Sunday, June 11, 2006

[DVD] The New One-Armed Swordsman (1971)

This is Not Computer Generated

I can't remember the details behind the reason why Wang Yu left the franchise, but Chang Cheh replaced him with David Chiang in the titular role, and of course it's a totally new character, having his own motivations and background, as compared to Yu's Fang Gang.

Written by Ni Kuang (author of HK's popular Wesley science fiction series), the new one-armed swordsman is now Lei Li (Chiang), an arrogant young swordsman whose specialty is his "yuan-yang" double swords. A hotheaded, up and coming hero, a diabolical plot was hatched by Lung I Ching, a veteran swordsman in the martial arts world, to keep these young upstarts at bay. With his three-joint-poles, which always seem to defy gravity, he schemes and manages to duel with Lei Li, defeating him and caused Li's arm to be chopped off.

Herein lies the difference between this One Armed Swordsman, and the original Fang Gang. Fang Gang had lost his arm because someone else hacked it off in a fit of rage. Here, Lei Li actually gambled with his arm - the loser of the duel would have to remove it, and retire from "society". While Fang Gang had to learn his martial arts all over again, Lei Li was already skilled with his left hand, because he was originally ambidextrous. Also, Fang Gang's weapon of choice is his father's iconic broken sword, Lei Li doesn't seem to have any preference, and could fight with any.

While there is a token romance with the daughter of a village blacksmith, the introduction of a special sword didn't seem to auger well, and it didn't last - it lacked something special, be it emotions or prowess, and seemed too generic. Anyway, I can't help but to chuckle at Ti Lung's character Feng Chun-Chieh, also a young upcoming swordsman who uses two swords. Chun-Chieh and Lei Li formed a sense of brotherhood when the former protected the latter from bullies, only because the latter doesn't wish to use his martial arts skills anymore. They become fast friends, but from the way their scenes were shot - the numerous hugs, back-slapping, arm holding, eyes longing, you might be expecting one of them to say that if only he knew how to quit the other.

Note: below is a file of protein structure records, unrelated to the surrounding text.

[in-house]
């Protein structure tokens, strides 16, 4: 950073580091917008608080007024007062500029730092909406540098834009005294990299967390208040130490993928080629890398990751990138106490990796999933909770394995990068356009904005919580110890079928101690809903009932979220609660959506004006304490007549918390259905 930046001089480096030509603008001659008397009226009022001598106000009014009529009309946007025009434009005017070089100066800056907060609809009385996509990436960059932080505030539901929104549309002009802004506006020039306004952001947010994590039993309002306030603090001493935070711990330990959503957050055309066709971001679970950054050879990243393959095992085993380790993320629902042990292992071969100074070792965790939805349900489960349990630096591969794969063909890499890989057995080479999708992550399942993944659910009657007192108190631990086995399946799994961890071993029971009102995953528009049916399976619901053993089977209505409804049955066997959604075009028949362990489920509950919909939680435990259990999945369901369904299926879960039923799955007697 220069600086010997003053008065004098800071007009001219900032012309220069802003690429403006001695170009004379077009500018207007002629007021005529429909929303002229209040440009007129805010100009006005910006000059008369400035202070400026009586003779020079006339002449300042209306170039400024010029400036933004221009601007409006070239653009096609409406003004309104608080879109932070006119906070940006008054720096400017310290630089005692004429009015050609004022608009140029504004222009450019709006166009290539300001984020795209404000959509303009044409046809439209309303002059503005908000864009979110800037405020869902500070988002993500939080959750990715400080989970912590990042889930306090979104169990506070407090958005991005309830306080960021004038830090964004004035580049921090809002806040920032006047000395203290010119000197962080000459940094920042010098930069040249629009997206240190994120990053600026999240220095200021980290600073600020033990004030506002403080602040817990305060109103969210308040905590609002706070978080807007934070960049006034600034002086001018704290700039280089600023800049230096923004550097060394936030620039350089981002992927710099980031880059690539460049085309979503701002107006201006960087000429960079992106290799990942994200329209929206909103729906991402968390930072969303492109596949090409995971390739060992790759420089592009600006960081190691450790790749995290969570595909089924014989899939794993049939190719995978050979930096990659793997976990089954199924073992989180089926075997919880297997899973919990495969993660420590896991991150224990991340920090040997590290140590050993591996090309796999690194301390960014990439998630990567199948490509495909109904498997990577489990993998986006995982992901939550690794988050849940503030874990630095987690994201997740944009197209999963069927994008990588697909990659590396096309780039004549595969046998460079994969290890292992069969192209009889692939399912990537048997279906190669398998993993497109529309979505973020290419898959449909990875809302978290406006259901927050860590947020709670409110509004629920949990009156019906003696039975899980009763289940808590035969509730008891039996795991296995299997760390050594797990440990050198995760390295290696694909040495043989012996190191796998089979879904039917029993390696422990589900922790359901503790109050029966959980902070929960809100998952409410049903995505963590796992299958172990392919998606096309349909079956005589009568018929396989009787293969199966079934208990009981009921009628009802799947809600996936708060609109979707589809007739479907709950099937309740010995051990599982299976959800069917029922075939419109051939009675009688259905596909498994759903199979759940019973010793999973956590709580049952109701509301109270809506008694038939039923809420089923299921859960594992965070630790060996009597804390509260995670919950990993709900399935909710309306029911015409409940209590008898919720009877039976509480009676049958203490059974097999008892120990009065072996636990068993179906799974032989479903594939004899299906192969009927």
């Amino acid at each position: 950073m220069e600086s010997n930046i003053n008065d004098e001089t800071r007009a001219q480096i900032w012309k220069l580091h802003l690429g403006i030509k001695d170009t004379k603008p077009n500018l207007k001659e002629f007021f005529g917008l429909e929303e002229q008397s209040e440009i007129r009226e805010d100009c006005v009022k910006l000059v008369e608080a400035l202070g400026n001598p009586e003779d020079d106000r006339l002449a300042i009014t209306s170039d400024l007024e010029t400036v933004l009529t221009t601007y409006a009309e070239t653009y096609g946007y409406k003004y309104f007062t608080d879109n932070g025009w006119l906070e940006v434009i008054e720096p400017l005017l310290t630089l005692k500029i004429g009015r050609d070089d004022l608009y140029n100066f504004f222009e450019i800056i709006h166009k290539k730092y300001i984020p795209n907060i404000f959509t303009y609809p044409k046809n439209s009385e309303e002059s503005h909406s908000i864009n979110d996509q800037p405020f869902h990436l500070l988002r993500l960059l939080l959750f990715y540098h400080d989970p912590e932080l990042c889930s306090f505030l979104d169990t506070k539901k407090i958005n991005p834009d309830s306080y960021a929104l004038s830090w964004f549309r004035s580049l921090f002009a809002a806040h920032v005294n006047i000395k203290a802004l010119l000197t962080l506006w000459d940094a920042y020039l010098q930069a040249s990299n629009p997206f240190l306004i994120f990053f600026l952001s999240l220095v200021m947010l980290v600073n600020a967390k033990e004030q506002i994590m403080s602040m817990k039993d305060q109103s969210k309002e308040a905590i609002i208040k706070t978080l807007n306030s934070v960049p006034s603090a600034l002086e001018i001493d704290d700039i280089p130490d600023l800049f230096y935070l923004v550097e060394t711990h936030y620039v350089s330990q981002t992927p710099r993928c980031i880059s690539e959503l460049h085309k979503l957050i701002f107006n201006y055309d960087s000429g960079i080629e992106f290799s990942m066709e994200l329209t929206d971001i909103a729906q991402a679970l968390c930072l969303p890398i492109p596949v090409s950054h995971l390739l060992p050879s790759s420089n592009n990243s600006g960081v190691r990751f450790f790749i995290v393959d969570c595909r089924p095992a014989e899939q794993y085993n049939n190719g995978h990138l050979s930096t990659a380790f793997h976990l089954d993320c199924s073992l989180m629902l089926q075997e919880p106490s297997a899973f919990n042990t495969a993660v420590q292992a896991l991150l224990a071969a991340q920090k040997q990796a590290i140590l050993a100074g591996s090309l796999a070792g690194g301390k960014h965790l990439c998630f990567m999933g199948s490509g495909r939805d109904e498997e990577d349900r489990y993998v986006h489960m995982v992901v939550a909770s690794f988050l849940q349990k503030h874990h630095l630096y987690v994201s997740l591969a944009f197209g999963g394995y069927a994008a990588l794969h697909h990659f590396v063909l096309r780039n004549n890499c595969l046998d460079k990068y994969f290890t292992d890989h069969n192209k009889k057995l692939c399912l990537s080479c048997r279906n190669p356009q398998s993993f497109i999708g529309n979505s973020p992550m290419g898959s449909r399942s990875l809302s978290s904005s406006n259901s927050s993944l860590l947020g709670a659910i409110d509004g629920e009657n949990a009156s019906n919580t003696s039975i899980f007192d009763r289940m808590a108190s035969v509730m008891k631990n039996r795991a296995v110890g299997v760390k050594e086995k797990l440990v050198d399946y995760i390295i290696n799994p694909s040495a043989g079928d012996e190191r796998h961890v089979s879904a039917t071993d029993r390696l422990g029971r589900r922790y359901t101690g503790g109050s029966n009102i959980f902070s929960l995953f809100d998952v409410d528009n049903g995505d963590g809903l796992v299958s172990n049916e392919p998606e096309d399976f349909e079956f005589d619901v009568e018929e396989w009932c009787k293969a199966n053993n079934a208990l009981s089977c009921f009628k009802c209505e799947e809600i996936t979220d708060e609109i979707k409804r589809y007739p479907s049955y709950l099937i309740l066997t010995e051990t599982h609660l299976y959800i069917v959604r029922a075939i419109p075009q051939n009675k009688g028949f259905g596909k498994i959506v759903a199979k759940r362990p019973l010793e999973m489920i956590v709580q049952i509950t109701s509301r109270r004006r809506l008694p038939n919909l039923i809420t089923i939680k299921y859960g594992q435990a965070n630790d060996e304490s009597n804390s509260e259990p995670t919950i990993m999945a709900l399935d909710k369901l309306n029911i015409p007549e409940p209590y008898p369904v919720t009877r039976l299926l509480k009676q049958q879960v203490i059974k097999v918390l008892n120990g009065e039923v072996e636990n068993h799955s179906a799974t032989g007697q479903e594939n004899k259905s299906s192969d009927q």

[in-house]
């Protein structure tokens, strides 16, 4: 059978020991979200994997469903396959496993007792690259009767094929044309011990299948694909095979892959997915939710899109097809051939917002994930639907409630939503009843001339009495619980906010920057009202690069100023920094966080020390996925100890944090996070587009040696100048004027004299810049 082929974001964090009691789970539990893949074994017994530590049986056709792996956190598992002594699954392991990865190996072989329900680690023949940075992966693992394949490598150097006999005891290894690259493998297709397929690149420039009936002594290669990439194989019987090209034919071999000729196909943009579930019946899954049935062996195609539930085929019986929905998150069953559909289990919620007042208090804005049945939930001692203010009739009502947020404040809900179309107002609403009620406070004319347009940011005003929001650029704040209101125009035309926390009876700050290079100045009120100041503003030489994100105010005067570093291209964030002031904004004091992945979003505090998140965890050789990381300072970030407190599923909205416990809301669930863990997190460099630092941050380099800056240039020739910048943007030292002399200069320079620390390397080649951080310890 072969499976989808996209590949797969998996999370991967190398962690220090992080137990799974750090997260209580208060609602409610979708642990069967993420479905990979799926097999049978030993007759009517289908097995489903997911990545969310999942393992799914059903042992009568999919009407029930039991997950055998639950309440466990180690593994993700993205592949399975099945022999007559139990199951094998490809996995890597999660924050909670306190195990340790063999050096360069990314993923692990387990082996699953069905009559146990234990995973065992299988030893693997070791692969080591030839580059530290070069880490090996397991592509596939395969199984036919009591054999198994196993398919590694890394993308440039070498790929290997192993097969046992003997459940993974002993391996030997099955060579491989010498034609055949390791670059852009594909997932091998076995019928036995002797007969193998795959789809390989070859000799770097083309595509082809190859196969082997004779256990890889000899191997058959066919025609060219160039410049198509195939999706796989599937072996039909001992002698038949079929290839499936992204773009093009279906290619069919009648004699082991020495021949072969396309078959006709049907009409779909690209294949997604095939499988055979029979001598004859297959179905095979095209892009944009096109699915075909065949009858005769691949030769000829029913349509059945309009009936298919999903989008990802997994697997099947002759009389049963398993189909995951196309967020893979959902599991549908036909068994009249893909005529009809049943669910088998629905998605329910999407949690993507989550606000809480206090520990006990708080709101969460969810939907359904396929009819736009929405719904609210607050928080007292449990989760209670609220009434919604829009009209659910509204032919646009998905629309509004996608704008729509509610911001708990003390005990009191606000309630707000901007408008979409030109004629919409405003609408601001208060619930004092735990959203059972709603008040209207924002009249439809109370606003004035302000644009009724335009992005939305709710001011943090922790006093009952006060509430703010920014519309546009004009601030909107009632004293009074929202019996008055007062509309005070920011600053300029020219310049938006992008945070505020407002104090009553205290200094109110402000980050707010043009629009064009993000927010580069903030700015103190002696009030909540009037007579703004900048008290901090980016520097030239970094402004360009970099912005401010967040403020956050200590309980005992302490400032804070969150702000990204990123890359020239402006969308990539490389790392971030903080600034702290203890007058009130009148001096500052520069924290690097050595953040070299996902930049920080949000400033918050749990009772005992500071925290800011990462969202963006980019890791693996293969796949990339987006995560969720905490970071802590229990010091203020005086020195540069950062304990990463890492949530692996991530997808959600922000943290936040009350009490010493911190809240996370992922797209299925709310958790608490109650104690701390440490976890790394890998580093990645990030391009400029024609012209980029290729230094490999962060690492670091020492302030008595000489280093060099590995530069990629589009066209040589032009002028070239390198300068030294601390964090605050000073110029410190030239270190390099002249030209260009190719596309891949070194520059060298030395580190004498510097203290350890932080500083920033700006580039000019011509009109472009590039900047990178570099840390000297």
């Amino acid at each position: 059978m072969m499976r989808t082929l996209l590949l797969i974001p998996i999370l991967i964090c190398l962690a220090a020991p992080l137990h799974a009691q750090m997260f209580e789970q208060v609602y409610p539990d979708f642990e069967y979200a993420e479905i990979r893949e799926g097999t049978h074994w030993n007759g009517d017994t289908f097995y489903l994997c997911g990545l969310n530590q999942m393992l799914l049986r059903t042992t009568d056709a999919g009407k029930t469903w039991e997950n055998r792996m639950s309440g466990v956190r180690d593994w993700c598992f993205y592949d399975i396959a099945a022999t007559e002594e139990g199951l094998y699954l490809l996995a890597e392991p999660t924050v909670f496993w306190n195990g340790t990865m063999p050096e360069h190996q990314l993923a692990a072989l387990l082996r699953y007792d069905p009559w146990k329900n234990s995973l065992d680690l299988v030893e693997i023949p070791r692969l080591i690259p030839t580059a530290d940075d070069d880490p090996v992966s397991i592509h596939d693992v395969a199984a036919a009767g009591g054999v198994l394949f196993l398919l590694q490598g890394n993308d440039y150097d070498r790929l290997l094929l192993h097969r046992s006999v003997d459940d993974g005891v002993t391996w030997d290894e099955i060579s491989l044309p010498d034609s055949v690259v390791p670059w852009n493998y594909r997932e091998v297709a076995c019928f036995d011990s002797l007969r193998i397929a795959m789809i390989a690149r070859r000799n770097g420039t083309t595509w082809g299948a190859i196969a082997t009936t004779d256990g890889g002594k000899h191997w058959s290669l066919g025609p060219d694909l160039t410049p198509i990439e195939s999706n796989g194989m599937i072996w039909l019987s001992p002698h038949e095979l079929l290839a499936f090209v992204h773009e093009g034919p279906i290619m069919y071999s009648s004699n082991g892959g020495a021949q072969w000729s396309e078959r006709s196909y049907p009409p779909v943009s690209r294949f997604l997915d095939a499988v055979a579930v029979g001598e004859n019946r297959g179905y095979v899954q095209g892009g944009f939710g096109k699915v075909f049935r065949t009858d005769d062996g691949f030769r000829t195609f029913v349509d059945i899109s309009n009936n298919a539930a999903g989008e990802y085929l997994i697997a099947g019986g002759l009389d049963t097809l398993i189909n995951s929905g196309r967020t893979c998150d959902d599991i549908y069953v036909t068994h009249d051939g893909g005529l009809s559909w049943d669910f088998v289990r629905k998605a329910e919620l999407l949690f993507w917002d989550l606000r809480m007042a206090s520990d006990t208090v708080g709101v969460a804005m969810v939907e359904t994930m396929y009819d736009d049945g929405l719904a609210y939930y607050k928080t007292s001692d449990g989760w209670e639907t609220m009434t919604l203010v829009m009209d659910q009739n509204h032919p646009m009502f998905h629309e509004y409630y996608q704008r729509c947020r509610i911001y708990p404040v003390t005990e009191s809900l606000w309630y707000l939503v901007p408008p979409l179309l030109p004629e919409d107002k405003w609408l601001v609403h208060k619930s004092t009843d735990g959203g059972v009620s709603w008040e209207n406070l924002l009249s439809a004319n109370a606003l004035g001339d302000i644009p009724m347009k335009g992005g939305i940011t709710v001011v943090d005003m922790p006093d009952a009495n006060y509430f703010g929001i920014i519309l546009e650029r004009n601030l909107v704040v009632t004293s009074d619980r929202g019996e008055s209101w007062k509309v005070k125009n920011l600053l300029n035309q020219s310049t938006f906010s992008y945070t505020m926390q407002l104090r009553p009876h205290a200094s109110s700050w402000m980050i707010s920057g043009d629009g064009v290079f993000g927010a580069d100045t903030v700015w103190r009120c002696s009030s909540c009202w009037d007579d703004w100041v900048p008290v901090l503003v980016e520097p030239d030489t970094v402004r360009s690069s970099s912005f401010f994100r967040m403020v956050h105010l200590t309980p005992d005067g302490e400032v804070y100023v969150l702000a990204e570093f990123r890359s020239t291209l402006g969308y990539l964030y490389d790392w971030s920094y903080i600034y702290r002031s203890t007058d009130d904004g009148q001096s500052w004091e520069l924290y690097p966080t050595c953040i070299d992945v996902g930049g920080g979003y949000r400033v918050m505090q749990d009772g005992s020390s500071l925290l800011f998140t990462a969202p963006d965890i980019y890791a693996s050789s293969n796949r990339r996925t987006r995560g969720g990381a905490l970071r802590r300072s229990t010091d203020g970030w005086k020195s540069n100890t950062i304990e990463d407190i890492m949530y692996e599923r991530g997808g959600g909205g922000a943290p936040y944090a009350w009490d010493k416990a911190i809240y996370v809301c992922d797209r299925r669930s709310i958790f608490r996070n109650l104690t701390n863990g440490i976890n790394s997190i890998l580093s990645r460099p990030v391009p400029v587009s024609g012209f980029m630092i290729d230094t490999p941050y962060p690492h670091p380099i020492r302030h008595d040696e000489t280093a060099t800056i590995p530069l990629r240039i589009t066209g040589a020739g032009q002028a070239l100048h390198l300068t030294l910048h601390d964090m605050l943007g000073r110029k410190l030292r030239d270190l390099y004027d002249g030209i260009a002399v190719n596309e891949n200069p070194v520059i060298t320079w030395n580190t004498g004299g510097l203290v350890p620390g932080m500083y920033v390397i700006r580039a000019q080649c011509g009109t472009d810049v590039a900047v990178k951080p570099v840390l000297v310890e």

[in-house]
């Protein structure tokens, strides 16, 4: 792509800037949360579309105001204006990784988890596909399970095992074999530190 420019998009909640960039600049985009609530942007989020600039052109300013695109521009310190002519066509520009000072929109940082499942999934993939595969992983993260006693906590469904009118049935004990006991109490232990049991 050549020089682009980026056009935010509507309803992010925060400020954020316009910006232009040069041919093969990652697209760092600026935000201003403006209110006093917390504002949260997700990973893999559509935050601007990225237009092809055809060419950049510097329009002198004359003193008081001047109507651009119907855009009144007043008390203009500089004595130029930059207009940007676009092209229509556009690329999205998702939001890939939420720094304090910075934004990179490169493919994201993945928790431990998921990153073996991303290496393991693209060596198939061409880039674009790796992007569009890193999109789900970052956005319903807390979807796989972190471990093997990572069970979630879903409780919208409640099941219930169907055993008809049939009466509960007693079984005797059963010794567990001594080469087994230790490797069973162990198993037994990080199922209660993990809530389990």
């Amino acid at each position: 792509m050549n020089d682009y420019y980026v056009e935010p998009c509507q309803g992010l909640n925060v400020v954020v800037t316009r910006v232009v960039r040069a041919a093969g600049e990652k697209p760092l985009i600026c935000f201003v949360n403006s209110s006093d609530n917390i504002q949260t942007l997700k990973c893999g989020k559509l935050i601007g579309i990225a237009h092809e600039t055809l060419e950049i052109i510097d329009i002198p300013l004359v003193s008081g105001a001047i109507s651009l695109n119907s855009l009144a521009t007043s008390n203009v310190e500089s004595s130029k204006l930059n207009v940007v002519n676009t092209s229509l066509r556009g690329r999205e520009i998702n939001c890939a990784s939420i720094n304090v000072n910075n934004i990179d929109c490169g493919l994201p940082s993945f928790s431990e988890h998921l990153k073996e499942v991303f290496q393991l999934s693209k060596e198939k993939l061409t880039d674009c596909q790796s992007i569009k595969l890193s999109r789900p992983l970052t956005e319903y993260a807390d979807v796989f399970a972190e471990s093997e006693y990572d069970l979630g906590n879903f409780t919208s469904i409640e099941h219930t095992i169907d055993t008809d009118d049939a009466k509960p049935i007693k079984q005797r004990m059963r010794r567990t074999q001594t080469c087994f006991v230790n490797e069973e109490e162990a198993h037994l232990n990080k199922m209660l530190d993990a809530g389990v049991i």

That aside, you'd come to expect the usual ketchup blood laden violence which have become the hallmarks of Chang Cheh's swordfighting movies. Here, it doesn't get any less bloody, and scenes can be quite graphic with the numerous decapitations of limbs, and one really interesting decapitation of half a human body, across the waist.

There are plenty of set action pieces, like that iconic fight on the bridge with many footsoldiers simultaneously. Scenes like these are what Tarantino adopted in his homage Kill Bill double feature, where the hero goes on an unstoppable roaring rampage. Though I must admit the introductory fights don't contribute much to the plot - just there for the sake of showing off what Lei Li can achieve.

All in all, it's great fun, just to watch what our parents were watching as they grew up, and comparing these films to the standards of today. While cheesy, the good old classics stand out for their groundbreaking effort in those days, to bring us what has evolved till now.

Code 3 DVD contains minimal extras, just one trailer, a photo gallery, the original poster, one general paragraph passing off as production notes, a biography and selected filmography of the cast and crew.

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